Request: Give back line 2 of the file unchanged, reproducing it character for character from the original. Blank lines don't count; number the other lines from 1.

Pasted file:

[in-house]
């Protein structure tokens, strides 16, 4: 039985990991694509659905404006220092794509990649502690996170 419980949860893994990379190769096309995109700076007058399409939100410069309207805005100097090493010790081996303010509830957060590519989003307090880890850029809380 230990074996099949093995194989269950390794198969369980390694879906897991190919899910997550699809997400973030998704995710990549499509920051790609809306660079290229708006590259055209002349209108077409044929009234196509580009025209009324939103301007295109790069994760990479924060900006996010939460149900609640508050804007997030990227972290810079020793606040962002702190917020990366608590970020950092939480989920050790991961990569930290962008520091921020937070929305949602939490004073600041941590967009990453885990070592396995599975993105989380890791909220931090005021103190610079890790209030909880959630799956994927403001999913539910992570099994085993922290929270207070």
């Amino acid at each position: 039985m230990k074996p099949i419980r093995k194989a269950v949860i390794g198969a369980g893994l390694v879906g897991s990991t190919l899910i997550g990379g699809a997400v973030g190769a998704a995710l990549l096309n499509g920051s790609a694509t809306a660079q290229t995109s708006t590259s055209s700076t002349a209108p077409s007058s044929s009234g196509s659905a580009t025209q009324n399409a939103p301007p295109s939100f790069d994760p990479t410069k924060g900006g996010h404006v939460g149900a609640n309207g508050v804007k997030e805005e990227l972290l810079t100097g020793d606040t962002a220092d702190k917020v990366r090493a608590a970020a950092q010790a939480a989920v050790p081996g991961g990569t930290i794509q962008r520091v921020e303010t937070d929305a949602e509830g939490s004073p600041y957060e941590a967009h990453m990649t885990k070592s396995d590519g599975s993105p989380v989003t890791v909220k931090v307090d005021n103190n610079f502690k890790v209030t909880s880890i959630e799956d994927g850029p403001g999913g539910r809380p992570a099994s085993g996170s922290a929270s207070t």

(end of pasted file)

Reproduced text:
């Protein structure tokens, strides 16, 4: 039985990991694509659905404006220092794509990649502690996170 419980949860893994990379190769096309995109700076007058399409939100410069309207805005100097090493010790081996303010509830957060590519989003307090880890850029809380 230990074996099949093995194989269950390794198969369980390694879906897991190919899910997550699809997400973030998704995710990549499509920051790609809306660079290229708006590259055209002349209108077409044929009234196509580009025209009324939103301007295109790069994760990479924060900006996010939460149900609640508050804007997030990227972290810079020793606040962002702190917020990366608590970020950092939480989920050790991961990569930290962008520091921020937070929305949602939490004073600041941590967009990453885990070592396995599975993105989380890791909220931090005021103190610079890790209030909880959630799956994927403001999913539910992570099994085993922290929270207070």